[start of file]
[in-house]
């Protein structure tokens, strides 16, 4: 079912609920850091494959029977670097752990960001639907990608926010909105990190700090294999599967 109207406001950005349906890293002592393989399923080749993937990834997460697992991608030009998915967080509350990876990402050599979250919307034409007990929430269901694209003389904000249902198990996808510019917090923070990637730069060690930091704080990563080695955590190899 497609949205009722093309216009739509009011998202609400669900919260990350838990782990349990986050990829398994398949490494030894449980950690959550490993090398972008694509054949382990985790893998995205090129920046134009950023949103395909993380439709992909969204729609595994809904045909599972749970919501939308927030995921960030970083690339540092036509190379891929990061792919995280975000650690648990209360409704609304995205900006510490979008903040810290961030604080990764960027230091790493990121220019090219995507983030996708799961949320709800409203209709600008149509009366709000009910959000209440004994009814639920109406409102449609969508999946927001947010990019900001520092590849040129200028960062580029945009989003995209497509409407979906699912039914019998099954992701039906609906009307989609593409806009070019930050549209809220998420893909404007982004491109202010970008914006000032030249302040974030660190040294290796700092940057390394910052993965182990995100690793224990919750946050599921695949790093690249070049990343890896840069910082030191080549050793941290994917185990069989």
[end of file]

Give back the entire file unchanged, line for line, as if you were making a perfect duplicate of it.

[in-house]
């Protein structure tokens, strides 16, 4: 079912609920850091494959029977670097752990960001639907990608926010909105990190700090294999599967 109207406001950005349906890293002592393989399923080749993937990834997460697992991608030009998915967080509350990876990402050599979250919307034409007990929430269901694209003389904000249902198990996808510019917090923070990637730069060690930091704080990563080695955590190899 497609949205009722093309216009739509009011998202609400669900919260990350838990782990349990986050990829398994398949490494030894449980950690959550490993090398972008694509054949382990985790893998995205090129920046134009950023949103395909993380439709992909969204729609595994809904045909599972749970919501939308927030995921960030970083690339540092036509190379891929990061792919995280975000650690648990209360409704609304995205900006510490979008903040810290961030604080990764960027230091790493990121220019090219995507983030996708799961949320709800409203209709600008149509009366709000009910959000209440004994009814639920109406409102449609969508999946927001947010990019900001520092590849040129200028960062580029945009989003995209497509409407979906699912039914019998099954992701039906609906009307989609593409806009070019930050549209809220998420893909404007982004491109202010970008914006000032030249302040974030660190040294290796700092940057390394910052993965182990995100690793224990919750946050599921695949790093690249070049990343890896840069910082030191080549050793941290994917185990069989």